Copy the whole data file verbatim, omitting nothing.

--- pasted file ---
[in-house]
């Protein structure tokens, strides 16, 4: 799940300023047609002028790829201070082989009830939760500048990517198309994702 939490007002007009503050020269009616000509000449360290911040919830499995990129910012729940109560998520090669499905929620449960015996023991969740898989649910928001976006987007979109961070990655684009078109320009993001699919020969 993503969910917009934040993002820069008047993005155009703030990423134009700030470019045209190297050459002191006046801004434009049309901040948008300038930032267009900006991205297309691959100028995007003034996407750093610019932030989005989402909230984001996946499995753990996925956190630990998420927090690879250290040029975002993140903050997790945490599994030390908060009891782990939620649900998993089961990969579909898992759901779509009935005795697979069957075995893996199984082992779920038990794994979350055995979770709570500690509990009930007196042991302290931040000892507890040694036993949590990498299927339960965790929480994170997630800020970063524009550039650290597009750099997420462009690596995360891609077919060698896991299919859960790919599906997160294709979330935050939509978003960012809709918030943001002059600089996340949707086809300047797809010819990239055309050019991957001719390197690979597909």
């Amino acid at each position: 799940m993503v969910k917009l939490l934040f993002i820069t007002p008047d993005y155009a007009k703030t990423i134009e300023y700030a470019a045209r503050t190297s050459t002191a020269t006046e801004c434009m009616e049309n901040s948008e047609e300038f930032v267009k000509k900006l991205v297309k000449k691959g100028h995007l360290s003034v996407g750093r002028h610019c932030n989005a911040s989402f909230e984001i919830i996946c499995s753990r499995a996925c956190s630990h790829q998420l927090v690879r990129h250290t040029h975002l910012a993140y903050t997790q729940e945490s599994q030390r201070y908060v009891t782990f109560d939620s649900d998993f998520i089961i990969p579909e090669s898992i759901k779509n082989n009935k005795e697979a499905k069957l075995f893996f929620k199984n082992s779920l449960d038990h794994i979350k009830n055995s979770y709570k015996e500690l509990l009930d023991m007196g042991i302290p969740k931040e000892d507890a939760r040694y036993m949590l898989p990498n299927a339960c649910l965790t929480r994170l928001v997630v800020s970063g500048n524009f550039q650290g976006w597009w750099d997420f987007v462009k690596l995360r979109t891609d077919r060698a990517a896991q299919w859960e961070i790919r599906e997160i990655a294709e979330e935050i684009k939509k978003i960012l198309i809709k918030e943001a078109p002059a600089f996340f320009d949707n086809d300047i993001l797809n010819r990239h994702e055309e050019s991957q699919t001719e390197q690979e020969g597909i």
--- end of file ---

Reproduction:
[in-house]
């Protein structure tokens, strides 16, 4: 799940300023047609002028790829201070082989009830939760500048990517198309994702 939490007002007009503050020269009616000509000449360290911040919830499995990129910012729940109560998520090669499905929620449960015996023991969740898989649910928001976006987007979109961070990655684009078109320009993001699919020969 993503969910917009934040993002820069008047993005155009703030990423134009700030470019045209190297050459002191006046801004434009049309901040948008300038930032267009900006991205297309691959100028995007003034996407750093610019932030989005989402909230984001996946499995753990996925956190630990998420927090690879250290040029975002993140903050997790945490599994030390908060009891782990939620649900998993089961990969579909898992759901779509009935005795697979069957075995893996199984082992779920038990794994979350055995979770709570500690509990009930007196042991302290931040000892507890040694036993949590990498299927339960965790929480994170997630800020970063524009550039650290597009750099997420462009690596995360891609077919060698896991299919859960790919599906997160294709979330935050939509978003960012809709918030943001002059600089996340949707086809300047797809010819990239055309050019991957001719390197690979597909």
């Amino acid at each position: 799940m993503v969910k917009l939490l934040f993002i820069t007002p008047d993005y155009a007009k703030t990423i134009e300023y700030a470019a045209r503050t190297s050459t002191a020269t006046e801004c434009m009616e049309n901040s948008e047609e300038f930032v267009k000509k900006l991205v297309k000449k691959g100028h995007l360290s003034v996407g750093r002028h610019c932030n989005a911040s989402f909230e984001i919830i996946c499995s753990r499995a996925c956190s630990h790829q998420l927090v690879r990129h250290t040029h975002l910012a993140y903050t997790q729940e945490s599994q030390r201070y908060v009891t782990f109560d939620s649900d998993f998520i089961i990969p579909e090669s898992i759901k779509n082989n009935k005795e697979a499905k069957l075995f893996f929620k199984n082992s779920l449960d038990h794994i979350k009830n055995s979770y709570k015996e500690l509990l009930d023991m007196g042991i302290p969740k931040e000892d507890a939760r040694y036993m949590l898989p990498n299927a339960c649910l965790t929480r994170l928001v997630v800020s970063g500048n524009f550039q650290g976006w597009w750099d997420f987007v462009k690596l995360r979109t891609d077919r060698a990517a896991q299919w859960e961070i790919r599906e997160i990655a294709e979330e935050i684009k939509k978003i960012l198309i809709k918030e943001a078109p002059a600089f996340f320009d949707n086809d300047i993001l797809n010819r990239h994702e055309e050019s991957q699919t001719e390197q690979e020969g597909i």